Working with outsource copywriters

Picture copyright 123RFIn the last of this series of three, this blog looks at working with your outsource writers so you both benefit from the experience.

The legal stuff!

Like any aspect of running your own business, there are legalities involved in using outsource workers.  For everyone’s protection, it’s important you understand the legal stuff.

Employed or self-employed?

Unless you actually intend to employ staff, you must verify the self-employed status of your outsource workers.  Needless to say, that’s not as simple as it sounds!  HMRC’s (Her Majesty’s Revenue & Customs) guidelines are ambiguous, to say the least.

Check that your outsource copywriter is registered as self-employed.  If they have recently set up as a freelancer, they must register within 3 months of starting their business.  However, simply being registered as self-employed isn’t always enough to satisfy HMRC.

Registering as self-employed is an age-old scam used by unscrupulous companies to avoid paying employer’s NI contributions and having to provide other employee benefits such as holiday pay.  As a result, HMRC looks very closely at people and companies employing outsource workers.  If you come under scrutiny, you might have to prove your outsource workers are genuinely self-employed.

If your outsource copywriter works only for you, HMRC might deem them to be an employee of your company.  But working exclusively for just one client isn’t all they will be looking at.  A self-employed person is expected to provide their own tools (probably a PC and stationery in the case of a copywriter).  They will also be expected to correct any faulty work in their own time.

HMRC has an online ‘Employment Status Indicator (ESI)’ questionnaire which you or your outsource workers can complete and print off.  However, as this is anonymous, it’s hard to see how it is of benefit!

Perhaps a better option might be to create your own questionnaire based on HMRC’s criteria in the ESI and ask your outsource workers to sign it, and keep your own accurate records.

Outsource workers’ terms and conditions

To avoid any potential problems, it is a good idea to write guidelines or terms and conditions for your outsource copywriters.  This will ensure there are no misunderstandings and it will protect both you and your writers.  You might include:

House styles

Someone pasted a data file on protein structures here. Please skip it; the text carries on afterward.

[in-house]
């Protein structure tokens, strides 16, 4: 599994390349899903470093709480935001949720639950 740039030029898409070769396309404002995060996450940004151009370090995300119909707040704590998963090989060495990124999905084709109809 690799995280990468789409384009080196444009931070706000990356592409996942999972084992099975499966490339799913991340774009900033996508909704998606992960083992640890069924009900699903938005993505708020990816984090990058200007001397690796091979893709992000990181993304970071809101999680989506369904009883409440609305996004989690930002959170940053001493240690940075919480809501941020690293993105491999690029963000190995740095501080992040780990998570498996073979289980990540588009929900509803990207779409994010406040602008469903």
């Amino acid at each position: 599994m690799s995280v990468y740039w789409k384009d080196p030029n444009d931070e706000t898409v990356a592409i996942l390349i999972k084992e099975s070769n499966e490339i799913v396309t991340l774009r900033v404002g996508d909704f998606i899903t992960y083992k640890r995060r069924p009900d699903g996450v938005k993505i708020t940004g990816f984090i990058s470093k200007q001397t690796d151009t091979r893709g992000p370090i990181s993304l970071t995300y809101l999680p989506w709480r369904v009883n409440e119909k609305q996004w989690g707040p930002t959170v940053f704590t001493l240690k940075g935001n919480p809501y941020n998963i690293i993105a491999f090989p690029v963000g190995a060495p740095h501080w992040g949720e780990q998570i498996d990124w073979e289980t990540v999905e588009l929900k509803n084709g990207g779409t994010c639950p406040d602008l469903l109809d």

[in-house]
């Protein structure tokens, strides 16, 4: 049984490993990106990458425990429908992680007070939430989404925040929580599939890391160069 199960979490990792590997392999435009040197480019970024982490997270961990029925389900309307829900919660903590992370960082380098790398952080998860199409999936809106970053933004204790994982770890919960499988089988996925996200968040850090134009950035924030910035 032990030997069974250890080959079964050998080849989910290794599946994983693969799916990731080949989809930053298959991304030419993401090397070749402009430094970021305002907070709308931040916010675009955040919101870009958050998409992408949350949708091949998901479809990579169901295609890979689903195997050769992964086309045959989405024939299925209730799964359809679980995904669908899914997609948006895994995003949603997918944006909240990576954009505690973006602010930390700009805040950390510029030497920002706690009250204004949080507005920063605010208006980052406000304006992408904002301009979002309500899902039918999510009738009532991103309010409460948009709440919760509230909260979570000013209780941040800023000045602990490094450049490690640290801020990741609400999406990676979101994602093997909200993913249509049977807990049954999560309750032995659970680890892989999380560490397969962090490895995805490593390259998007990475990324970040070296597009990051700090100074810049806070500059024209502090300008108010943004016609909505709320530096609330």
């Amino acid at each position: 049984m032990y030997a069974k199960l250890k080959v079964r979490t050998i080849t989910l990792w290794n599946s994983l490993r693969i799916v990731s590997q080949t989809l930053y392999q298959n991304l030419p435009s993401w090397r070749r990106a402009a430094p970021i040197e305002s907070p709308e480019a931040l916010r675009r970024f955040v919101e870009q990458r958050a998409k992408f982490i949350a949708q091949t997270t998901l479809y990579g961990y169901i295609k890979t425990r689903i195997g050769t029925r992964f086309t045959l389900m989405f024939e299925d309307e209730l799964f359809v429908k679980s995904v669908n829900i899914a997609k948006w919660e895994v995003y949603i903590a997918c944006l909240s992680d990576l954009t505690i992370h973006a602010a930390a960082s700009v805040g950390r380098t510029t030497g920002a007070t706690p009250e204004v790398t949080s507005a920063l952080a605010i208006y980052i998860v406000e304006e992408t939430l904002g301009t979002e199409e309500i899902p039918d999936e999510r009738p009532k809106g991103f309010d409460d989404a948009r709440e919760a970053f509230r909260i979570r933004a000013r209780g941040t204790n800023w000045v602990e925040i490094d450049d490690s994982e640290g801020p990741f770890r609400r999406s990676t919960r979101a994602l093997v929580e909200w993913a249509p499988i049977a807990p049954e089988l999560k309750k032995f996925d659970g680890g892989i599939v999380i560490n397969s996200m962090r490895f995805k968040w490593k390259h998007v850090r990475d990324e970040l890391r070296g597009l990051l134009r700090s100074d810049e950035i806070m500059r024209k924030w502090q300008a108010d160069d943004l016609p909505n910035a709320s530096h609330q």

This might be the file formats you want used, any ‘banned’ words or phrases, and other writing or brand guidelines that should be adhered to.


You have a responsibility to keep your client’s affairs to yourself.  In some cases, you might have to ask your outsource copywriter to sign a non-disclosure agreement.

Your outsource writers should always behave professionally and not attempt to contact or solicit work from your clients.

Invoicing and payments

State when and how you should be invoiced and when you will pay their bills.

Delivery of the copy

State how you expect the copy to be delivered and stress the importance of meeting deadlines.


Make sure your outsource writer understands who is responsible for any amendments to the copy.

Intellectual property

Clarify the ownership of the ‘intellectual property’ (the copyright).

Protecting your own interests

Unless you trust your outsource copywriter implicitly, he or she should not be in direct contact with your clients.  Some copywriters and even some clients could try to take advantage of the situation.

Check your outsourcers’ work

We recommend never sending any copy to your client until you have checked it over first.  Remember, your reputation is at stake here!


Always give yourself time to check the copy and send it on to your client.  Give your outsource copywriter a deadline at least a day before the one set by your client.  That way, if there are any problems you will have time to rectify them.

(See our earlier blog about deadlines, which talks about an outsource copywriter who failed to deliver)


Rates of pay are something you will have to negotiate with your outsource copywriters.  Be sure to specify the rate for each job to make sure there is no confusion. Remember to make allowances for the time you will spend managing the project when you quote your client for the work.

If you are outsourcing a lot of work, creating Purchase Orders (POs) will help you manage the financial aspect of outsourcing.  Purchase orders should give information such as the copy deadline and the rate of pay.

Finally …

If you are lucky enough to find a good outsource worker – treat them well – they are worth their weight in gold.  That way, you can look forward to a long and mutually beneficial working relationship and that’s what it’s all about.

Blog post by Joy McCarthy


Picture credit: 123RF

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